France sent an emergency power alert to neighbours including the UK and Spain this week, asking them to be ready to send as much electricity as possible after a huge trading error jeopardised French supplies.
The request was triggered by a trading error by one of France’s regional energy providers, which accidentally oversold huge amounts of electricity over a two-day period.
It also underlined severe strains in France’s power network, which is struggling with an unprecedented number of outages at its nuclear reactors — the linchpin of its generation system.
French grid operator RTE said on Tuesday it sent the call for neighbouring countries to prepare to export more power overnight. The UK’s National Grid and a person close to Spain’s power network confirmed that their countries received the alert.
Électricité de Strasbourg — which provides electricity to the area around the eastern French city and is majority-owned by state-backed utility EDF — said in a statement that it was investigating the “dysfunction”.
It said it had erroneously sold 2.03 gigawatts and 5.75GW of electricity in two separate transactions on September 6 and 7, and later added that the incident had cost it €60mn after it rebalanced its supply needs. Filings with RTE describe the issue as an IT incident.
Such requests for emergency help are rare. According to energy companies and grid officials, network operators typically send no more than a few per year, acting when they see a risk of supply falling short of demand.
Energy companies are, however, nervous about potential disruptions to intra-European electricity and gas trading if the region is hit by shortages this winter.
The French alert was sent after rebalancing operations at the end of the day showed that there could be a deficit of electricity at Électricité de Strasbourg, a person familiar with the matter said. EDF declined to comment.
Alerts are sent via the European Awareness System — which grid managers use to exchange information — and are used to ensure supplies from elsewhere can be mobilised. In this week’s French case, the extra supplies were ultimately not needed, RTE said.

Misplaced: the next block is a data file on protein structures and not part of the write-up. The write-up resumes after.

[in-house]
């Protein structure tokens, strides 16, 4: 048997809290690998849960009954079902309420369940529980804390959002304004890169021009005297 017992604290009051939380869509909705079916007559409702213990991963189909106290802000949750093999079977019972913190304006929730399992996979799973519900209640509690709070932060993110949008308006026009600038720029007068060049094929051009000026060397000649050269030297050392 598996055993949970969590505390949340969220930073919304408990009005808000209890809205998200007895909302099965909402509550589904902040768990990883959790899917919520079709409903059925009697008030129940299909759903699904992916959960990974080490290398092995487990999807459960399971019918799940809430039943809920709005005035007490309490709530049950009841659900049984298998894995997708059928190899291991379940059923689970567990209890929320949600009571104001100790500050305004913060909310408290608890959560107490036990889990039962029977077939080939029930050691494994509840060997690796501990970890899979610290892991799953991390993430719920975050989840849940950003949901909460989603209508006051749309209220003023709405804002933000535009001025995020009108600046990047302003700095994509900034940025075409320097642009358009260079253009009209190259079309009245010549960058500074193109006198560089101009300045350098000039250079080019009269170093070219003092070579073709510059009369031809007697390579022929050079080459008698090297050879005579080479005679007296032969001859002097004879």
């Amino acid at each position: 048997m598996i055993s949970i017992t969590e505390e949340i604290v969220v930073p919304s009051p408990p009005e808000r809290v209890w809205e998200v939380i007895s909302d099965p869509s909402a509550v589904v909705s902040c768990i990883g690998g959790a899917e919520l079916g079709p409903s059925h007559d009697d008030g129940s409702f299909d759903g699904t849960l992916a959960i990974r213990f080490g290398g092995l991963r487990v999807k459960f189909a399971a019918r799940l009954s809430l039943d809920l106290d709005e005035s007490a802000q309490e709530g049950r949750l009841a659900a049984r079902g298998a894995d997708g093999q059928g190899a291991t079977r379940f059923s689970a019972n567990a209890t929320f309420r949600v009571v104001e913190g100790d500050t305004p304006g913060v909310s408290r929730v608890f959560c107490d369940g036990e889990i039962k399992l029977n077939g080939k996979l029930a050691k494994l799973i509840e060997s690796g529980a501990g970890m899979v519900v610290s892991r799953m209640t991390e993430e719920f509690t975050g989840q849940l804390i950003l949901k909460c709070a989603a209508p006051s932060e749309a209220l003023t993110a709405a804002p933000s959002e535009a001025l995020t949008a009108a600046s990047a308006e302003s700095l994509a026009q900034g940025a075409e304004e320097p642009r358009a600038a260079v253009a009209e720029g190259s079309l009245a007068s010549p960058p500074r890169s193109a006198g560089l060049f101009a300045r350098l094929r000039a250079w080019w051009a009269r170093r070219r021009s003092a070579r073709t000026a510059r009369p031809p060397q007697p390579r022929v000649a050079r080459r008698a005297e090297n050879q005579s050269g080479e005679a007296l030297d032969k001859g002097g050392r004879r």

Energy providers continuously enter into trades to match up supplies with demand. But the amounts at stake are abnormally large — one gigawatt alone is equivalent to the capacity of some nuclear reactors, or enough to power a small city for about a year.
France was already turning to neighbours to provide extra electricity on a regular basis owing to its reduced nuclear supply, notably the UK — which has been a net exporter of electricity via subsea cables — as well as Germany and Spain.
But at the same time Paris is at loggerheads with Berlin and Madrid over a proposed new gas pipeline from Spain to France.
Olaf Scholz, German chancellor, and Pedro Sánchez, Spain’s prime minister, back the MidCat pipelinearguing it would help ease energy shortages beyond the Iberian peninsula.
But Emmanuel Macron, France’s president, is opposed to the project, saying existing gas connections between France and Spain are not being used at full capacity. A pipeline that would take several years to complete would not remedy short-term strains and would push Europe further into a dependence on fossil fuels, he added.
“I don’t understand the short-term problem we’re trying to resolve [with this],” Macron said.
The French government is upping the pressure on the operator of its nuclear power fleet, EDF, to fix outages by the winter, after unexpected corrosion problems in some reactors added to scheduled maintenance stoppages and have plunged output to multi-decade lows.
At a meeting on Friday to address the gas price crisisEU energy ministers in Brussels signalled their support for a temporary cap on the price of gas imports including those from Russia and a windfall levy on energy producers.